TLE epoch precision - ephem vs sgp4

So… this TLE has given me some problems lately… I’m making this post just to document the adventure and leave an open loop and data point for a TLE that was valid for some software but not all.

Brief background

I’ve spent the last couple weeks updating my “shadow archive” of observations metadata, used for e.g. Year Review 2022. I’ve recently finished adding the demoddata information and downloading (most of) the data from those decoded frames, and tagging each frame with the az / el / range vector at that time. Doing so makes generating the following polar histogram of decoded frames take only ~5 seconds to extract, collate, and render: (station #834)


Someone a few years ago generated similar plots (remind me who please!)

Back to this TLE of destiny.

TLE epoch time

The issue is the epoch time of 2023, day 175.2.

PyEphem does not have a problem with this TLE, as evidenced by the observations which used it (them?) and from directly using pyephem in a python REPL:

I used Skyfield for the calculations, mostly as an excuse to play with it and see if/how it would work for SatNOGS. It uses python-sgp4 for its EarthSatellite objects and parsing TLEs.

python-sgp4 chokes on this value, because the day turns out to be 2023-06-24 at 04:47 and 59.999999998137355 seconds. Rounding happens and we get a seconds value of 60 seconds on a date where there certainly was NOT a leap second. Skyfiled thus chokes on the exception and … we are at this post :slight_smile:

My version of sgp4 is apparently NOT using the C++ code, but the pure Python translation:

In [15]: import sgp4.api

In [16]: sgp4.api.accelerated
Out[16]: False

No conclusions

@fredy used @cgbsat strf to fit those elements to prior observations, so by implication strf had no problem with the epoch value. Or perhaps the internal number was OK, but a tiny round-the-unfortunate-direction happend in the printf()?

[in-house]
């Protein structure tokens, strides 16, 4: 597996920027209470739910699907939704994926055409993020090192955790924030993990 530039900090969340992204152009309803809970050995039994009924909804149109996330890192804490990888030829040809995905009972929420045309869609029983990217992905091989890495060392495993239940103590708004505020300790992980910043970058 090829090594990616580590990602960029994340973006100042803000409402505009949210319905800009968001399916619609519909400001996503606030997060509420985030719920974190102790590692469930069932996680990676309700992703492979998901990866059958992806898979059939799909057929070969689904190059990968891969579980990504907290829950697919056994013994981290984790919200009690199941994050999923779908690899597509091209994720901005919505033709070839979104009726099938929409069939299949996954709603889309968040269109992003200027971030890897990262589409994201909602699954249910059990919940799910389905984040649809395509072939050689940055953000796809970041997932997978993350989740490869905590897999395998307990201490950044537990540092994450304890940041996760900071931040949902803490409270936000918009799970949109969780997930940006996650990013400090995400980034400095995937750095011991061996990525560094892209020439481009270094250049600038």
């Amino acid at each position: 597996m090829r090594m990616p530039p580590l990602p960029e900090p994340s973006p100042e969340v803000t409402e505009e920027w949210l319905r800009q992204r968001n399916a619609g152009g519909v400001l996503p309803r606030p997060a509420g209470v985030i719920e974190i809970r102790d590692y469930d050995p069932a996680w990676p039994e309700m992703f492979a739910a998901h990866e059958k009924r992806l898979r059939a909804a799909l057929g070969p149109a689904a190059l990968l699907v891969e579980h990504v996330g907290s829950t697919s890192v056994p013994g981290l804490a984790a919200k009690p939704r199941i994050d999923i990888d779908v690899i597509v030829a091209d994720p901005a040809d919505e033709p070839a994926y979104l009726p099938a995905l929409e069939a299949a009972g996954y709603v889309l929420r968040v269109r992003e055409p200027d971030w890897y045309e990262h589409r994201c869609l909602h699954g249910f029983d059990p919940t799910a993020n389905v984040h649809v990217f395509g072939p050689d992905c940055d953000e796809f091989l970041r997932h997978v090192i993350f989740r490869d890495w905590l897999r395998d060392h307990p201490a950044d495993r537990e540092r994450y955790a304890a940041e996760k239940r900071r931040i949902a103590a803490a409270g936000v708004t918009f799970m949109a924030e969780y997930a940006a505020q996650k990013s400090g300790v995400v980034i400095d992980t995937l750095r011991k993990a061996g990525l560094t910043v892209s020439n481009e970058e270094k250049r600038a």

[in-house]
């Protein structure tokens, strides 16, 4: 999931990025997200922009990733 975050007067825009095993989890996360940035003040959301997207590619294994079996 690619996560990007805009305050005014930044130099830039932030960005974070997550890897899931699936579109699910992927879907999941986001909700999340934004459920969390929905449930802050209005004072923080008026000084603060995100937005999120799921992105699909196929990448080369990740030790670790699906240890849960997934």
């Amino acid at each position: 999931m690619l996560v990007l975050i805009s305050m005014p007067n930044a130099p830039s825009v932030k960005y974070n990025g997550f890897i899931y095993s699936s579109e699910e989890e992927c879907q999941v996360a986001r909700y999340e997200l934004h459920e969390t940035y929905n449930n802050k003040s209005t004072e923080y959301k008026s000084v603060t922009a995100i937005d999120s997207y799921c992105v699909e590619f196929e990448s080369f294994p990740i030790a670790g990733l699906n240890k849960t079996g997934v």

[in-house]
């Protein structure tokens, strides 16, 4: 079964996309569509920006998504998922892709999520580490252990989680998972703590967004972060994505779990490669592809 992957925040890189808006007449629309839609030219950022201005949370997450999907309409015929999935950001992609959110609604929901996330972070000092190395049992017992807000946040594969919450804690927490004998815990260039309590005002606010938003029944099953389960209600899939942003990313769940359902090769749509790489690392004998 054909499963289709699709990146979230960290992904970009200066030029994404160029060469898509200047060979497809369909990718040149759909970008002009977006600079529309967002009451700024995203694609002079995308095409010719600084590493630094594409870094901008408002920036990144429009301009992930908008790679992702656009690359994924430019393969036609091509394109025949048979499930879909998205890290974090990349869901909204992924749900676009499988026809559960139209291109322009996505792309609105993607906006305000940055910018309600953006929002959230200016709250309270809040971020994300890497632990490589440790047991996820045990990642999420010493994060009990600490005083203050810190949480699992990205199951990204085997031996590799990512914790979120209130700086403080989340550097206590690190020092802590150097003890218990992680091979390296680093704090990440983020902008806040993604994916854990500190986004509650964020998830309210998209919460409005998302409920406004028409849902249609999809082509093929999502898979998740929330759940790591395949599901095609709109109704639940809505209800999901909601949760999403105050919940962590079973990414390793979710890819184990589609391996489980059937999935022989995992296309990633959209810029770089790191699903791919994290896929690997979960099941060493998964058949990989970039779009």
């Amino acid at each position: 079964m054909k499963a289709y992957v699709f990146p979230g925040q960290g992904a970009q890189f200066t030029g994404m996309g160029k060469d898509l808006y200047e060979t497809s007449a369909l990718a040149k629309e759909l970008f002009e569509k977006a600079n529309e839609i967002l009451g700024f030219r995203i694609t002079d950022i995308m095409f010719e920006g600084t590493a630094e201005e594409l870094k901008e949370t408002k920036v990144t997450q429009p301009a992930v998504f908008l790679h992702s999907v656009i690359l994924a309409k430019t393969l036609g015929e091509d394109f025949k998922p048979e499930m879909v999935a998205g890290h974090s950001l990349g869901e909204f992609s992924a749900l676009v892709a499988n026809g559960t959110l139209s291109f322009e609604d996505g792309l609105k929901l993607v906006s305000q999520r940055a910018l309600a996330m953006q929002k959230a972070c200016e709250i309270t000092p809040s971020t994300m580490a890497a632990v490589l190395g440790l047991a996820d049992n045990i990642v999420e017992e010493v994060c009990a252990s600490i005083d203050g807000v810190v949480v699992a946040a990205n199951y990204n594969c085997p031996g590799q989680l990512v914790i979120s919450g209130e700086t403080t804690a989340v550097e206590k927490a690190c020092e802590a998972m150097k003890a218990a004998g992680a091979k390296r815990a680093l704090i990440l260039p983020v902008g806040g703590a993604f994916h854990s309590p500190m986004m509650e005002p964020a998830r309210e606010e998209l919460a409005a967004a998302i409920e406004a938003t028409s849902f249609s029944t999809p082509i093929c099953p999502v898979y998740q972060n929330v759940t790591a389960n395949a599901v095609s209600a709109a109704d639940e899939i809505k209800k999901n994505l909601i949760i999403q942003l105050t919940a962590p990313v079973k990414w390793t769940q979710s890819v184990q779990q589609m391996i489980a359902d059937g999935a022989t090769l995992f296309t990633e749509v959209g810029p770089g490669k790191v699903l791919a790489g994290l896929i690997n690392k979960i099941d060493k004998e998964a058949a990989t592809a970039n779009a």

sgp4 handles the fractional day number with Python’s native divmod() and other non-fancy operations sgp4.functions.days2mdhms(year, days).

I suspect that this could be addressed by checking that the TLE’s values exported from the tool not only is the closest to the tool’s internal values, but also round-trips back from the lower-precision output format. Is this worth the effort? Depends on whether you use import sgp4 or import ephem :person_shrugging:.

When you try to parse and process 57M frames, you are bound to find interesting corner cases!

$ sqlite3 demoddata.db 'select count(*) from obs_demoddata;'

Hope you enjoyed the read.


This is an interesting bug that you’ve found. I’m a bit surprised that python-sgp4 is choking on this, as internally I would expect it to have no need to convert the epoch into hours, minutes and seconds, except for perhaps printing.

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Which TLE specifically, I tried the one in the linked post with python-sgp4 and it loads fine. (Can even print the epoch using sat_epoch_datetime from the sgp4.conveniences package.)

Also this could be related. sgp4.ext.days2mdhms returns seconds value of 60 causing datetime failure · Issue #82 · brandon-rhodes/python-sgp4 · GitHub

I have version 2.21 of python-sgp4 installed on Python 3.10.6


Thanks for the reminder to check versions @KD9KCK

The plot thickens, a little, then dissipates.

I saw the bug in the version that was picked up by conda environment, into which I recently added skyfield. But, that turned out to install python-sgp4 v2.20, which is before the issue cited and addressed in a later version.

My pip-installed version uses python-sgp4 v2.22, which is the latest release. It also is the version of the code I was looking at for playing around with how the divmod is done.

The issue and fix of sgp4.ext.days2mdhms returns seconds value of 60 causing datetime failure · Issue #82 · brandon-rhodes/python-sgp4 · GitHub indeed does fix the issue.

Confirmed this by testing every day+fraction to the TLE’s 8 digits of (base 10) precision. One screen of code and a VPS with nothing better to do for a few hours. Empirically satisfied. The 8 digits of input are still much fewer than the ~15 digits of precision allowed by the double-precision floats used in the calculations.

It looks like both the original Vallado C++ and thus python-sgp4 use days2mdhms() to split the day+fraction to (month, day, hours, minutes, seconds),

  • calls jday() to get the corresponding Julian Day
  • Subtracts a constant to get CNES JD, epoch of 0:00 January 1, 1950. Plus 1, I presume to compensate for JD counting from 1 instead of fractional day-of-year starting at 0 (?)
  • Calls sgp4init() which does its thing. Stopped digging here. So many different time epochs are happening, wow.

Tempted to look closer and avoid the conversion through MDHMS to arrive at (pick-your-own)JD. It bugs my numerical precision twitch, but who am I to mess with Vallado’s code when I’m still working slowly through Bate, Mueller, and White :sweat_smile:

Still haven’t figured out why conda really wants to install an old version, but I’ve moved away from using it for new projects anyway. So #wontfix